NPR (KUAF) Interview
INTERVIEW April 15, 2010 with Lynn F. Jacobs and Jeremy S. Hyman, coauthors of the book Professors' Guide: The Secrets of College Success.
Kyle Kellams: You write in your book that this is the best time to go to college in the past 500 years. Why would you say that?
Lynn Jacobs: There is much more awareness now of the importance of going to college than there was even 10 years ago. And there are so many more people going to college--19 million, at last count. Especially here in Arkansas, we see a lot of people who are the first person in their family to go to college. And we see a lot of people coming back who didn't finish college -- never got around to going to college. With globalization, and with the realization that people in this country need to have more advanced skills in a lot of areas (otherwise their jobs will be shipped out and outsourced), college assumes much greater significance. On the other hand, from the college side there is tremendous awareness that faculty need to really think carefully and rethink the way they train the students, and the services that they provide students.
Kyle: When you think of the investment that a family or a student will put into college -- and to some degree, the investment the college puts into each student -- it makes sense that professors work to get the best out of their students that they can.
Jeremy Hyman: I think professors are funny animals. One the one hand, professors would really like students to do well, to learn well. But professors are really reluctant to give the recipe for doing well. Now there are a variety of reasons for this. Sometimes professors simply haven't thought about it. Sometimes professors don't want to waste valuable class time --after all, there are only 40 or 50 classes available. But sometimes professors think that students are supposed to learn this on their own. That's part of what going to college is. Part of what going to college is learning to do the hoops of college. This is something students are often badly equipped to do, we've found.
Kyle: Well, you list for the students who would be reading this and getting ready for college some nuts and bolts, including just the idea, hey, sometimes grading is outsourced. And that can be a surprising thing for an 18 year-old to find out sometimes.
Jeremy: It's true. In many universities, our university, for example, half the courses are taught by non-regular faculty. You have graduate students teaching, you sometimes have adjuncts or visiting professors. This issue is going to change both the nature and the community of college. It used to be that there was a core of people who formed an interest group. Now often the students are more transitory, there are a lot of transfer students, there are a lot of transitory faculty. The other thing, though, is the community has expanded. A broader community is, in many ways, a better community.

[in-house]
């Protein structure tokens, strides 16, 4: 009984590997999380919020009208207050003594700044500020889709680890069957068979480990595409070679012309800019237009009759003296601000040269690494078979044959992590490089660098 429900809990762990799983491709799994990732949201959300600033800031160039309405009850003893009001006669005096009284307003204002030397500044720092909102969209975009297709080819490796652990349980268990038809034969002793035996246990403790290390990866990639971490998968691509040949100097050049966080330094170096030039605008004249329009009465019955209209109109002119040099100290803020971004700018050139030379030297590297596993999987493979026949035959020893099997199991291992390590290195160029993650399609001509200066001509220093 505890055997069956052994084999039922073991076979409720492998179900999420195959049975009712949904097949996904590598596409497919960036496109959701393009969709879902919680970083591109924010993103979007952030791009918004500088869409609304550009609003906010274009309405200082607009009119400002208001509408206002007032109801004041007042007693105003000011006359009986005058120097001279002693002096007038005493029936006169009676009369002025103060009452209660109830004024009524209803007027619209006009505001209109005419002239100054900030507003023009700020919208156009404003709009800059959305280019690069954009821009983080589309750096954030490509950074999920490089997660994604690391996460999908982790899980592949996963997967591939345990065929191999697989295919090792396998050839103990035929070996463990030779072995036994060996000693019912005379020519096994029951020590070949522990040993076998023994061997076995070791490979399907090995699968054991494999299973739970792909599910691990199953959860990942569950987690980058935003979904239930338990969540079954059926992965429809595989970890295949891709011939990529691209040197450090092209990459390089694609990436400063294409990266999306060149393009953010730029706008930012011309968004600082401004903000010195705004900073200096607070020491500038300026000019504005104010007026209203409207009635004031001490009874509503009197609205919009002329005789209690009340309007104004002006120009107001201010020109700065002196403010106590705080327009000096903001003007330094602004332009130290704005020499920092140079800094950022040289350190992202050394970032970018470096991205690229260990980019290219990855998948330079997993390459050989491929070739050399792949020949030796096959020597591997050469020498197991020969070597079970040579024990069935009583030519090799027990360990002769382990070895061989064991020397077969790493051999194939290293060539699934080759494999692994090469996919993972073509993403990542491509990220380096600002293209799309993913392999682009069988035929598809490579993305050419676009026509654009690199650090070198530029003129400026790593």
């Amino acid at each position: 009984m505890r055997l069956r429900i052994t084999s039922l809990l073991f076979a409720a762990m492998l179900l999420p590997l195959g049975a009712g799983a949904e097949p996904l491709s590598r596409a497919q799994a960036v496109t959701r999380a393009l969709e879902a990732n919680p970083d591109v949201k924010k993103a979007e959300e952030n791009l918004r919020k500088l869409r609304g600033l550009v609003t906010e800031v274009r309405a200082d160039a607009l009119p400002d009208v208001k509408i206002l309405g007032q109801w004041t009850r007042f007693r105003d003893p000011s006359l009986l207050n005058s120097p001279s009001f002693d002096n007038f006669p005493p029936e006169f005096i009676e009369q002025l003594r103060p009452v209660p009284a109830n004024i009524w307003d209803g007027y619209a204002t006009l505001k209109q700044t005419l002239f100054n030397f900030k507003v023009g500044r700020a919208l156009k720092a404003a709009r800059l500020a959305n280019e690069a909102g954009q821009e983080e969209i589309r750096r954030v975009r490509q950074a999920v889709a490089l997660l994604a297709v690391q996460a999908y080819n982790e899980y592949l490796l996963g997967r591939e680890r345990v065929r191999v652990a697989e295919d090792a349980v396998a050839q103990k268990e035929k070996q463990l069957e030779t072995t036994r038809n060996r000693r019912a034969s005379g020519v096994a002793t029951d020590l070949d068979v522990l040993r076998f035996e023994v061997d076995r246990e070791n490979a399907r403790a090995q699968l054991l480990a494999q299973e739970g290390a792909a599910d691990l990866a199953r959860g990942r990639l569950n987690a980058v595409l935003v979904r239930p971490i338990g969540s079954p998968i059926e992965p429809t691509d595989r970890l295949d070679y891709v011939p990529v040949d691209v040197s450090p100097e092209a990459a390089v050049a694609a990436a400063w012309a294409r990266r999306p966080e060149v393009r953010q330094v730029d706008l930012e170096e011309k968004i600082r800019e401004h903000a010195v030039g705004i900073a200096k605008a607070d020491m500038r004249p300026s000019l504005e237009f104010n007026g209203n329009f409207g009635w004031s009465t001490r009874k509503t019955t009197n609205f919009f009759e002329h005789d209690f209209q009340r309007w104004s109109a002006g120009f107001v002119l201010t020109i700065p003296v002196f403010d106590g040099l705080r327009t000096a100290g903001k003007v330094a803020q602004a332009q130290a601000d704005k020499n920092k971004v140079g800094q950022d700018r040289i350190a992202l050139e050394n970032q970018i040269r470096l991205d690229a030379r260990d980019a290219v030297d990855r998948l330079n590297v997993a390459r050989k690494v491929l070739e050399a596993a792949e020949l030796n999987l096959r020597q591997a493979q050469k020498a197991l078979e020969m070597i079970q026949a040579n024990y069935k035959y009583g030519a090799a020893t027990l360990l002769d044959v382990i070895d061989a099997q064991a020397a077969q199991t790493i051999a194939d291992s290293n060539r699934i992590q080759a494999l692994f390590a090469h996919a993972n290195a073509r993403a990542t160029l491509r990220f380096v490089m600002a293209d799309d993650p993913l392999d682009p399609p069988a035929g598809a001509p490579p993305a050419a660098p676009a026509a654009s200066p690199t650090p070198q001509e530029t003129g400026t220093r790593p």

Kyle: You do write -- I think one of the best pieces of advice in the book is that you, the college student, you're in charge.
Jeremy: There is much less advising in college. Colleges are understaffed. But the other thing is, with the rise of the Internet, a lot of this stuff is being done online. In the past, students would go see a faculty adviser. Now, often they go to a Web site, they pick their courses, and that's the program they have. Much more self-service. This is where I think the opportunity for self-help comes in. This is where having experienced professors like Lynn and myself to give advice fits very much into the university culture.
Kyle: One bit of advice you offer is that it's never good to procrastinate. Why is this so important?
Lynn: I think we all need to know this because things never get better. The longer you delay, the worse it gets. And a lot of students really misestimate the amount of time it takes to do a task well. And so, I always get a flurry of people right near a project due date, coming, running in, and you can tell they haven't gotten nearly as far as they should have been at this point. Procrastination really leads to a lot of work that just isn't as good as it could be, and it's a shame because, of course, students have wasted opportunities to learn because they've put it off to a time when it's really not possible to do a good job.
Kyle: A lot of what is discussed in The Secrets of College Success is communication -- whether it's face-to-face communication with a professor, whether it is via email, or office hours, or after the lecture -- that's kind of at the heart of this, isn't it?
Lynn: Yeah. I think that is so important in the university because a lot of the problems in education are really disconnects in terms of communication. This is a basic problem when you're trying to have one person talk to a group of people. This does not work nearly as well as a one-on-one. And so, in any group of students, you could give the simplest advice and there will be people in the room who just don't get it. I was just grading a set of papers and I had given, I thought, the clearest instructions you could possibly give. And I'm reading paper after paper where nobody's doing it. So I went back to the assignment and I said, Maybe I forgot to put that in. And, of course, it was all there, clear as the light of day.
But it's difficult. And sometimes what happens is a student has patterns or habits of doing things and you come in and say, 'This is the way I want it done,' but the student just doesn't connect and reverts to his or her habit. And hence they really don't improve or develop intellectually. And so that's why we really emphasize for students to try to go talk to their professors in some way or other. Either e-mail, coming to the office hour or Skype if a professor is using it, or through a Facebook page. These are all ways that the communication can improve, and with it, the quality of a college education.